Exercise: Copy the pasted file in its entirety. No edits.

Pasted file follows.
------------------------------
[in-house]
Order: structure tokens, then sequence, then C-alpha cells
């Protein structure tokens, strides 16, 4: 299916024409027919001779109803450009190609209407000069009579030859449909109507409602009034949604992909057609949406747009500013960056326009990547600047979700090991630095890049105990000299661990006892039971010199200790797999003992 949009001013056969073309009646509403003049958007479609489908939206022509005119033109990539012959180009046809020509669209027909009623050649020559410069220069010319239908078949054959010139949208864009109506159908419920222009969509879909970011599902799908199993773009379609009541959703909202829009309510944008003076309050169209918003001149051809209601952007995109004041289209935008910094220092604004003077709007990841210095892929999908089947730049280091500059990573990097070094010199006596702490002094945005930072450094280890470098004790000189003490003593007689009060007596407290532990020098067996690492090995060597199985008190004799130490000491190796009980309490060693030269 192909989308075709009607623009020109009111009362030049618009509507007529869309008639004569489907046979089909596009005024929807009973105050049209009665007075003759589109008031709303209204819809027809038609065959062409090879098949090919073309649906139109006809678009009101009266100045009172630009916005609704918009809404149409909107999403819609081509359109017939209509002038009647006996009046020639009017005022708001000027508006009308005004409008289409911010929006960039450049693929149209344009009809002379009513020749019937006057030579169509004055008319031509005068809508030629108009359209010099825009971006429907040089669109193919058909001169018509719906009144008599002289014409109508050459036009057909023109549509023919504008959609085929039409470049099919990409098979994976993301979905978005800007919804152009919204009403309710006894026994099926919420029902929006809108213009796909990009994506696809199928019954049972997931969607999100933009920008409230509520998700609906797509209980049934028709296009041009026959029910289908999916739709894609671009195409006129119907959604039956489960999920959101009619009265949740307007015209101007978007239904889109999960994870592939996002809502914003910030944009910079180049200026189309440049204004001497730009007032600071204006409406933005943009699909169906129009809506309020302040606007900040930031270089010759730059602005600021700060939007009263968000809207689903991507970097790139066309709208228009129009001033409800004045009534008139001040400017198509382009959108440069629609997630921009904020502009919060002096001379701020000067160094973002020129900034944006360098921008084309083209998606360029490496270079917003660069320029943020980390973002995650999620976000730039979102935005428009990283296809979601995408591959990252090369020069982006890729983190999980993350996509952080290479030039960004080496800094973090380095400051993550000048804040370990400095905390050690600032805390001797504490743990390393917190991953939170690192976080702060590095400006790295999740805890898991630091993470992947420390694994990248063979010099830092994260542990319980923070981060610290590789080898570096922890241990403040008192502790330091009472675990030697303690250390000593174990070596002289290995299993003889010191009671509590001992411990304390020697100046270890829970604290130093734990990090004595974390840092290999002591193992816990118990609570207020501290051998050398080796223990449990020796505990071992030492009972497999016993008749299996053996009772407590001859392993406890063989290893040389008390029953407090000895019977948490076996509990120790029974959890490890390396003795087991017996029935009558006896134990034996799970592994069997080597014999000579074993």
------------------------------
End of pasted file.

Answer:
[in-house]
Order: structure tokens, then sequence, then C-alpha cells
């Protein structure tokens, strides 16, 4: 299916024409027919001779109803450009190609209407000069009579030859449909109507409602009034949604992909057609949406747009500013960056326009990547600047979700090991630095890049105990000299661990006892039971010199200790797999003992 949009001013056969073309009646509403003049958007479609489908939206022509005119033109990539012959180009046809020509669209027909009623050649020559410069220069010319239908078949054959010139949208864009109506159908419920222009969509879909970011599902799908199993773009379609009541959703909202829009309510944008003076309050169209918003001149051809209601952007995109004041289209935008910094220092604004003077709007990841210095892929999908089947730049280091500059990573990097070094010199006596702490002094945005930072450094280890470098004790000189003490003593007689009060007596407290532990020098067996690492090995060597199985008190004799130490000491190796009980309490060693030269 192909989308075709009607623009020109009111009362030049618009509507007529869309008639004569489907046979089909596009005024929807009973105050049209009665007075003759589109008031709303209204819809027809038609065959062409090879098949090919073309649906139109006809678009009101009266100045009172630009916005609704918009809404149409909107999403819609081509359109017939209509002038009647006996009046020639009017005022708001000027508006009308005004409008289409911010929006960039450049693929149209344009009809002379009513020749019937006057030579169509004055008319031509005068809508030629108009359209010099825009971006429907040089669109193919058909001169018509719906009144008599002289014409109508050459036009057909023109549509023919504008959609085929039409470049099919990409098979994976993301979905978005800007919804152009919204009403309710006894026994099926919420029902929006809108213009796909990009994506696809199928019954049972997931969607999100933009920008409230509520998700609906797509209980049934028709296009041009026959029910289908999916739709894609671009195409006129119907959604039956489960999920959101009619009265949740307007015209101007978007239904889109999960994870592939996002809502914003910030944009910079180049200026189309440049204004001497730009007032600071204006409406933005943009699909169906129009809506309020302040606007900040930031270089010759730059602005600021700060939007009263968000809207689903991507970097790139066309709208228009129009001033409800004045009534008139001040400017198509382009959108440069629609997630921009904020502009919060002096001379701020000067160094973002020129900034944006360098921008084309083209998606360029490496270079917003660069320029943020980390973002995650999620976000730039979102935005428009990283296809979601995408591959990252090369020069982006890729983190999980993350996509952080290479030039960004080496800094973090380095400051993550000048804040370990400095905390050690600032805390001797504490743990390393917190991953939170690192976080702060590095400006790295999740805890898991630091993470992947420390694994990248063979010099830092994260542990319980923070981060610290590789080898570096922890241990403040008192502790330091009472675990030697303690250390000593174990070596002289290995299993003889010191009671509590001992411990304390020697100046270890829970604290130093734990990090004595974390840092290999002591193992816990118990609570207020501290051998050398080796223990449990020796505990071992030492009972497999016993008749299996053996009772407590001859392993406890063989290893040389008390029953407090000895019977948490076996509990120790029974959890490890390396003795087991017996029935009558006896134990034996799970592994069997080597014999000579074993």